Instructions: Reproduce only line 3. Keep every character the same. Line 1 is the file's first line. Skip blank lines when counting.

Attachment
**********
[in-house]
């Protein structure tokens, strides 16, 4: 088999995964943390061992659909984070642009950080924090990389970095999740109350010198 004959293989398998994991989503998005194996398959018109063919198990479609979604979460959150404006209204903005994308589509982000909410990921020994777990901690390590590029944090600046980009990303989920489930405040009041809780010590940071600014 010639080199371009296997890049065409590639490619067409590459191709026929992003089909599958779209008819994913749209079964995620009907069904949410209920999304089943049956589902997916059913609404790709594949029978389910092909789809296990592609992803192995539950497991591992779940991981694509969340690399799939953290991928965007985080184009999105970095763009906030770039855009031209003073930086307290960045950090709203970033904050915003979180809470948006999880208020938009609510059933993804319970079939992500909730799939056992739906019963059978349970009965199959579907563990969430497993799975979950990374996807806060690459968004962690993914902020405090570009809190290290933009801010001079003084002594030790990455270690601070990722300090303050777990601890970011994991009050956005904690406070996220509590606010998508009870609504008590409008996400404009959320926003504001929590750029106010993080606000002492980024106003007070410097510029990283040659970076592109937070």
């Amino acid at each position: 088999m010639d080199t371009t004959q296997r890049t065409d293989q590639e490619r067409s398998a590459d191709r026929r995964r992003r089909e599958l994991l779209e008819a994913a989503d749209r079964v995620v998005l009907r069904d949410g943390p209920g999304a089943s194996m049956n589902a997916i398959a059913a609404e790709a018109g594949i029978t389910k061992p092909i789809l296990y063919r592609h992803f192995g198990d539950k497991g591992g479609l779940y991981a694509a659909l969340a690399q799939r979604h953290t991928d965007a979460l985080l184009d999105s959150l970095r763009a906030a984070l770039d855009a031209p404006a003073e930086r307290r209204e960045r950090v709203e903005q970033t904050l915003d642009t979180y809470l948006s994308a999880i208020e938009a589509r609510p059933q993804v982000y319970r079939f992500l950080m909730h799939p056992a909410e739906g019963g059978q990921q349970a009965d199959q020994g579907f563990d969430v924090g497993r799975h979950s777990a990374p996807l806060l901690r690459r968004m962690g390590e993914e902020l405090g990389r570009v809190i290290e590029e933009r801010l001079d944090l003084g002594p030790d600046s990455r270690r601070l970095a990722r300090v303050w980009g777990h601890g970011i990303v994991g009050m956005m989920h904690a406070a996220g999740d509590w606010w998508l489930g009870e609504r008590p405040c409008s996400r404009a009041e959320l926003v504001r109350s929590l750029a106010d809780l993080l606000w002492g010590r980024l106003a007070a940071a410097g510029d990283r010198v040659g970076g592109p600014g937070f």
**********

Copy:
């Amino acid at each position: 088999m010639d080199t371009t004959q296997r890049t065409d293989q590639e490619r067409s398998a590459d191709r026929r995964r992003r089909e599958l994991l779209e008819a994913a989503d749209r079964v995620v998005l009907r069904d949410g943390p209920g999304a089943s194996m049956n589902a997916i398959a059913a609404e790709a018109g594949i029978t389910k061992p092909i789809l296990y063919r592609h992803f192995g198990d539950k497991g591992g479609l779940y991981a694509a659909l969340a690399q799939r979604h953290t991928d965007a979460l985080l184009d999105s959150l970095r763009a906030a984070l770039d855009a031209p404006a003073e930086r307290r209204e960045r950090v709203e903005q970033t904050l915003d642009t979180y809470l948006s994308a999880i208020e938009a589509r609510p059933q993804v982000y319970r079939f992500l950080m909730h799939p056992a909410e739906g019963g059978q990921q349970a009965d199959q020994g579907f563990d969430v924090g497993r799975h979950s777990a990374p996807l806060l901690r690459r968004m962690g390590e993914e902020l405090g990389r570009v809190i290290e590029e933009r801010l001079d944090l003084g002594p030790d600046s990455r270690r601070l970095a990722r300090v303050w980009g777990h601890g970011i990303v994991g009050m956005m989920h904690a406070a996220g999740d509590w606010w998508l489930g009870e609504r008590p405040c409008s996400r404009a009041e959320l926003v504001r109350s929590l750029a106010d809780l993080l606000w002492g010590r980024l106003a007070a940071a410097g510029d990283r010198v040659g970076g592109p600014g937070f």